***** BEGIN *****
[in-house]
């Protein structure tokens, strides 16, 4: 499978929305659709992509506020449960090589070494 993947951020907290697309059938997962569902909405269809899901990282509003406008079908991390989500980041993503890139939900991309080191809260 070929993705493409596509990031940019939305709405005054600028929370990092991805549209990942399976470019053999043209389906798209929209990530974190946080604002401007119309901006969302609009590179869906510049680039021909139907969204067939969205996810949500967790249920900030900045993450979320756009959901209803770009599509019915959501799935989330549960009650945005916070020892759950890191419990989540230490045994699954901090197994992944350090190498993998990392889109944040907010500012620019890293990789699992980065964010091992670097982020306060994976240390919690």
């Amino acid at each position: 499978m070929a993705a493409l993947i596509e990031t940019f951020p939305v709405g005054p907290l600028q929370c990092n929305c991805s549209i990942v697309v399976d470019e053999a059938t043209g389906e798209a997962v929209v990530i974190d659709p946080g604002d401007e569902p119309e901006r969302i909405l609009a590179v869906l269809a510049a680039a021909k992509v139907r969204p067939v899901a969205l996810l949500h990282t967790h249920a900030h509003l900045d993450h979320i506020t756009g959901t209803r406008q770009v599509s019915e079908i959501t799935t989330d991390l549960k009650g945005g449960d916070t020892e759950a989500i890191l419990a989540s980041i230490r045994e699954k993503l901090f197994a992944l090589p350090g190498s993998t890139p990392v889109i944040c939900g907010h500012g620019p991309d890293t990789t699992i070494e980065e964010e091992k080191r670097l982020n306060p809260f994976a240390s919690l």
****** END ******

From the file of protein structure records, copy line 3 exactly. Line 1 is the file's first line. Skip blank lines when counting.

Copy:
């Amino acid at each position: 499978m070929a993705a493409l993947i596509e990031t940019f951020p939305v709405g005054p907290l600028q929370c990092n929305c991805s549209i990942v697309v399976d470019e053999a059938t043209g389906e798209a997962v929209v990530i974190d659709p946080g604002d401007e569902p119309e901006r969302i909405l609009a590179v869906l269809a510049a680039a021909k992509v139907r969204p067939v899901a969205l996810l949500h990282t967790h249920a900030h509003l900045d993450h979320i506020t756009g959901t209803r406008q770009v599509s019915e079908i959501t799935t989330d991390l549960k009650g945005g449960d916070t020892e759950a989500i890191l419990a989540s980041i230490r045994e699954k993503l901090f197994a992944l090589p350090g190498s993998t890139p990392v889109i944040c939900g907010h500012g620019p991309d890293t990789t699992i070494e980065e964010e091992k080191r670097l982020n306060p809260f994976a240390s919690l």